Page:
I’ve written before that I grew up spending at least one week a summer at Lylewood Christian Camp. A mainstay of all summer camps (and a highlight of the session) is skit night. I always enjoyed skit night. I liked creating a skit with my cabin and also watching other cabin’s efforts. That changed once I was old enough to attend the high school sessions and I learned of the existence of Couple Skits.
Couple Skits rank with Valentine’s Day as an infuriating way for people in relationships to be that much more cute (and annoying) while also serving to remind those not in relationships that they were not, uh, in a relationship. For anyone in the latter category, Couple Skits were something to be disliked. I loathed them.
I did have “camp girlfriends” occasionally, but for some reason we never made it the full week until skit night (camp had a way of accelerating relationships, or in my case, imploding them). When skit night rolled around, I would sit envious in the audience as the latest Couple Skit played out, doomed to be only a spectator.
On some level, wanting to be involved with a Couple Skit could be considered abnormal. Couple Skits usually involved embarrassing one half of the couple. If it was that type of Couple Skit, it was always the male half that was ridiculed. I guess I wanted to participate mainly because it would mean I was a part of a couple. More than that, I would publicly be proven to be in a couple. This was heady motivation.
I watched Couple Skits for two years thinking I would never have the opportunity to participate. That all changed the summer between my junior and senior year. The funny thing was, at the beginning of summer, I knew I wouldn’t get to be in a Couple Skit that year because I was actually part of a couple. I started dating a girl at the end of the school year and our relationship continued in to the summer. I invited her to camp, but she declined. I still thought we’d be together through the summer, so I figured no Couple Skit for me (only it didn’t bother me).
Of course, that relationship did not last even through part of the summer. She soon left me for a guy who washed windows because “he had more potential.” I again knew I wouldn’t be in a Couple Skit (which now very much bothered me).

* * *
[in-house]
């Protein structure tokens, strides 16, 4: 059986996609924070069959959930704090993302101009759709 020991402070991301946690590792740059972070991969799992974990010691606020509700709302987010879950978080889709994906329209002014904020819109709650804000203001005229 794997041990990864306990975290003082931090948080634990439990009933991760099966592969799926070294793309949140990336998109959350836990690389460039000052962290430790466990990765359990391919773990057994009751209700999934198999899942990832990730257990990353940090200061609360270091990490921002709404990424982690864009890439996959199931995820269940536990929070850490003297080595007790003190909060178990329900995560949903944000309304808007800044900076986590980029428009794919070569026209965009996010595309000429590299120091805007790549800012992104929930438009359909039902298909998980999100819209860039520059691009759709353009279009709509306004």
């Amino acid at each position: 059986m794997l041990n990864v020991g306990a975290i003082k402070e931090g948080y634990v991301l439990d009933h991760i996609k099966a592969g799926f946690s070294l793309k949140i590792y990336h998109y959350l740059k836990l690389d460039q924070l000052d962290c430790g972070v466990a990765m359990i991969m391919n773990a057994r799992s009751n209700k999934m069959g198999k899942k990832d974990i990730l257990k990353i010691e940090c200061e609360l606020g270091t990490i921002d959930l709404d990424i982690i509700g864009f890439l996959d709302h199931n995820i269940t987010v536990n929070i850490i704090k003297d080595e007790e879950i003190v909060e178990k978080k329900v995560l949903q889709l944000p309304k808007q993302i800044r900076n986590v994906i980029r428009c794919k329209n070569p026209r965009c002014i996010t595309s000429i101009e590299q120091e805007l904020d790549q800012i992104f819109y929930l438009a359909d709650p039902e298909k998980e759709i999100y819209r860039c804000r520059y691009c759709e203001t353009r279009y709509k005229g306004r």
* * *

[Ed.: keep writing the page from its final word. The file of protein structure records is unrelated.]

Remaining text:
My normal reaction to getting dumped was to wallow in self-pity for a bit an assume I’d never be happy again. For some reason, I took the opposite track that time and determined that I would get over it and move on. A few weeks later on the first day of camp, I discovered I had. I saw a girl arrive and, completely out of character (and believability), turned to my friend and said “She and I will be together before the end of the week.”
“That girl over there,” I answered as I pointed her out.
“Who is she? What’s her name?”
“I have no idea.”
My bold statement apparently gave me more confidence that I was used to because, oddly enough, we were together by mid-week. We sat next to each other and held hands during all the meeting times and everything. I was ridiculously happy.
Friday night arrived. Skit night. I had difficulty thinking as my cabin performed our skit and I barely paid attention during the others. I was hoping for one thing. Couple Skits. I hoped and wished that the counselors would stage one. This night would be different. I was in the audience holding hands with my girlfriend (as she referred to herself). I got my wish.
The moment came and one of the counselors was picking couples to participate. I could tell from the “props” that this skit would include blindfolding both people and giving them each a rolled newspaper with which to hit one another. The trick to this skit was that the blindfold would be removed from the girl only. Hilarity would ensue as the hapless guy wondering why he was taking so many shots when he could barely get one in. I didn’t care that I would be the one still in the blindfold. It was a Couple Skit and I was in a couple. That’s all I wanted.
My heart hammered as the counselor scanned the audience. His eyes landed on me and he said, “How about Leighton and the young lady next to him?”
Everyone applauded as I jumped up, ready to head to the stage. Something was wrong, though. My hand which had been holding hers was now empty. I looked back and she was still seated with a look of horror on her face.
“Come on,” I said, “we’ve been picked.”
Then, in a louder voice than necessary, she said, “I’m not going up there with you!”
The world froze as every eye turned toward me. I felt very exposed and alone as I stood in the aisle. A cricket chirped (this part could at least be attributed to being way out in the country). The moment stretched on until I slunk back to my seat.
She took my hand again, but I didn’t feel part of a couple any more. I sat miserably and watched the Couple Skit. Every time one of the guys was hit with newspaper and the crowd laugh, I couldn’t help but think, that could have been me up there.
On Saturday as we left camp, she gave me a small leather bracelet she wore all week. It was blue and printed with whales. She tied it on and made me promise not to take it off so I would always think of her. We both promised to write (which I did, twice with no reply).
I wore the bracelet throughout my senior year and in to my freshman year at college. It eventually fell apart much as the relationship did. It just took a lot longer. While I did think about her when I considered it, the bracelet came to mean much more to me. It was less about her and more about a moment of possibility. It was a reminder of the night I almost made it in to a Couple Skit. I split second of getting exactly what I hoped for. I chose to remember the good of that night, even though the moment was all too brief.